As to whether the EU is envisaged as a security institution depends very much on how one defines such a security body in the first place and whether it possesses the relevant tools. On the other hand, from the very beginning, NATO has very clearly been accepted as an international security institution with its well-known Article 5, the so-called “musketeer oath”. Therefore, in order to address the issue, it will be necessary to look at the EU to see if similar criteria apply.
In this context, a security institution can be defined as an institutional arrangement referring to security measures and protocols mandated by a government or corporate entities. These measures shall be in place to protect strict social structures and the environment. Examples of international security institutions, besides NATO, are the UN Security Council, the North Atlantic Council, the US-Soviet Standing Consultative Commission, and the Board of Governors of the International Atomic Energy Agency (IAEA). The keyword for any security institution is to “protect” and to do so by using the necessary means available.
Considering this, it is important to note a NATO member country’s collective defence obligations according to Article 5 of the North Atlantic Treaty:
“The Parties agree that an armed attack against one or more of them in Europe or North America shall be considered an attack against them all and consequently they agree that, if such an armed attack occurs, each of them, in exercise of the right of individual or collective self-defence recognized by Article 51 of the Charter of the United Nations, will assist the Party or Parties so attacked by taking forthwith, individually and in concert with the other Parties, such action as it deems necessary, including the use of armed force, to restore and maintain the security of the North Atlantic area.
Any such armed attack and all measures taken as a result thereof shall immediately be reported to the Security Council. Such measures shall be terminated when the Security Council has taken the measures necessary to restore and maintain international peace and security.”
This language is relatively flexible. It permits each NATO member country to decide for itself what action it should undertake to react to an armed attack on a NATO ally. It does not require any member to respond with military force, although it permits such responses as a matter of international law. A member may decide that instead of responding with force, it will send military equipment to NATO Allies or impose sanctions on the aggressor. The purpose is to restore and maintain security. In other words, Article 5 is securing maximum protection for NATO members.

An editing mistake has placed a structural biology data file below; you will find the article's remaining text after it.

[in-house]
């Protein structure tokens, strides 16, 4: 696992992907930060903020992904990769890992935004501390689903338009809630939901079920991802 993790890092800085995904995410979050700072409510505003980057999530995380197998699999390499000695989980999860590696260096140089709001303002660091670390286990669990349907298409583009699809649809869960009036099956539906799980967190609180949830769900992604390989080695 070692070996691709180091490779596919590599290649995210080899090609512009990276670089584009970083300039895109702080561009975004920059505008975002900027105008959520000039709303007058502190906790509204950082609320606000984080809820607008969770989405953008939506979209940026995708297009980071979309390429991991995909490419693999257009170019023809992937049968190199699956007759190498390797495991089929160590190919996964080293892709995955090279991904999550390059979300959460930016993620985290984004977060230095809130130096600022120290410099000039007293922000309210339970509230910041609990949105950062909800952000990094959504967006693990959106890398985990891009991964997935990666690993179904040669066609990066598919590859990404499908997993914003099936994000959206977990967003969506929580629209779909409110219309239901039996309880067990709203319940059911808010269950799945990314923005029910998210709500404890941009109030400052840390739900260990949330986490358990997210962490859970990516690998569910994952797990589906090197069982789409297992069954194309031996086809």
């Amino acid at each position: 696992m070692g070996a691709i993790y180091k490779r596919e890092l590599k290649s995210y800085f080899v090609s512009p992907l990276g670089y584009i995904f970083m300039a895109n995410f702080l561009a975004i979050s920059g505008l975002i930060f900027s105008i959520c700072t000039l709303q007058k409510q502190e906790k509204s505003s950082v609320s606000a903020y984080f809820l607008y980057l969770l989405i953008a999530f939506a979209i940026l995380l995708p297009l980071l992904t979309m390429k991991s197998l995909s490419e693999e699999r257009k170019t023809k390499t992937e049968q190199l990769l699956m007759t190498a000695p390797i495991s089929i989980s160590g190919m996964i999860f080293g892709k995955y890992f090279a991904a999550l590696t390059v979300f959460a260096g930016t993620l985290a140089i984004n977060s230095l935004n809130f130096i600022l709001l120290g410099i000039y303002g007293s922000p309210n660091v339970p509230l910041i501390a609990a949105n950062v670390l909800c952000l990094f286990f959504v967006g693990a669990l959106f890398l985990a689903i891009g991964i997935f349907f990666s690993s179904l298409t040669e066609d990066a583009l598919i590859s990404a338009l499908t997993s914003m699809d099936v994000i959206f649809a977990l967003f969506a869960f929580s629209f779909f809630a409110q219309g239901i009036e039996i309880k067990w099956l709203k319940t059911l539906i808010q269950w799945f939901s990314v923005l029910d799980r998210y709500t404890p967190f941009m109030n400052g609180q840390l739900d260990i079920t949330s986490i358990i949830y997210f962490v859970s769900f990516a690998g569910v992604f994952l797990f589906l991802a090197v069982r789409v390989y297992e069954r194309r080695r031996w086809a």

EU Lisbon Treaty Article 42.7
The Treaty of Lisbon amounts to another attempt to enhance European security and defence as it introduced the initiative of the Common Security and Defence Policy (CSDP), a policy espousing defence cooperation and coordination between EU Member States whilst creating internal political and military structures that facilitate civilian and military operations outside of the EU. Furthermore, the Treaty of Lisbon introduced several mechanisms, including a commitment to mutual assistance and Article 42.7 is the mutual defence clause. It derives from Article 5 of the Treaty of Brussels in 1948 that created the Western European Union (WEU), the first mutual defence organisation in Europe. Article 42.7 was incorporated into the Lisbon Treaty in 2011 and states that:
“If a Member State is the victim of armed aggression on its territory, the other Member States shall have towards it an obligation of aid and assistance by all the means in their power, in accordance with Article 51 of the United Nations Charter.
This shall not prejudice the specific character of the security and defence policy of certain Member States. Commitments and cooperation in this area shall be consistent with commitments under the North Atlantic Treaty Organization, which, for those States which are members of it, remains the foundation of their collective defence and the forum for its implementation.”
This article was introduced at the instigation of those Member States who supported a greater role for the EU on defence matters. The French were particularly prominent amongst those advocating such an approach. In fact, Emmanuel Macron has outlined how Europe needs to finally become independent because the Russian invasion of Ukraine proves that Europe cannot depend on others. In this respect, European defence must take a new step forward. Here the EUROCORPS might come into play.
Article 42.7 differs from Article 222 of the Treaty on the Functioning of the EU (the so-called “Solidarity Clause”), which pledges solidarity in the face of terrorism, and from NATO’s Article 5.